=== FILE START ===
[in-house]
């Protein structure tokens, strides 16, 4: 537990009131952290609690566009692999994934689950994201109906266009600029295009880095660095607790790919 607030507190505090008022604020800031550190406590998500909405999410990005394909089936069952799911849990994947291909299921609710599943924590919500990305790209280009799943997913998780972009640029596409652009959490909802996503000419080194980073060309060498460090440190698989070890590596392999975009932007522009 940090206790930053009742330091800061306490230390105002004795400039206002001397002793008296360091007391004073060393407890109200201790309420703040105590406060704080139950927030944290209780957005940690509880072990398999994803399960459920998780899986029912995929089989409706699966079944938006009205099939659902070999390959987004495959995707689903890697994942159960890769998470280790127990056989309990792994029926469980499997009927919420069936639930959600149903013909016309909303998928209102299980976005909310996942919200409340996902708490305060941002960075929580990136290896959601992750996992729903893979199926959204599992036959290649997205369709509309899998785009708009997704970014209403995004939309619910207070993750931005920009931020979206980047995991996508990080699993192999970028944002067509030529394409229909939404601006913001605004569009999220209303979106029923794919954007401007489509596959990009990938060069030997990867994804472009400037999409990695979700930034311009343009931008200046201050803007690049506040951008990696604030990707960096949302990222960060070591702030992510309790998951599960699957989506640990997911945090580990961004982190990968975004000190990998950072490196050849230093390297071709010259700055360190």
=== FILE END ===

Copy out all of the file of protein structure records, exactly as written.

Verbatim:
[in-house]
């Protein structure tokens, strides 16, 4: 537990009131952290609690566009692999994934689950994201109906266009600029295009880095660095607790790919 607030507190505090008022604020800031550190406590998500909405999410990005394909089936069952799911849990994947291909299921609710599943924590919500990305790209280009799943997913998780972009640029596409652009959490909802996503000419080194980073060309060498460090440190698989070890590596392999975009932007522009 940090206790930053009742330091800061306490230390105002004795400039206002001397002793008296360091007391004073060393407890109200201790309420703040105590406060704080139950927030944290209780957005940690509880072990398999994803399960459920998780899986029912995929089989409706699966079944938006009205099939659902070999390959987004495959995707689903890697994942159960890769998470280790127990056989309990792994029926469980499997009927919420069936639930959600149903013909016309909303998928209102299980976005909310996942919200409340996902708490305060941002960075929580990136290896959601992750996992729903893979199926959204599992036959290649997205369709509309899998785009708009997704970014209403995004939309619910207070993750931005920009931020979206980047995991996508990080699993192999970028944002067509030529394409229909939404601006913001605004569009999220209303979106029923794919954007401007489509596959990009990938060069030997990867994804472009400037999409990695979700930034311009343009931008200046201050803007690049506040951008990696604030990707960096949302990222960060070591702030992510309790998951599960699957989506640990997911945090580990961004982190990968975004000190990998950072490196050849230093390297071709010259700055360190």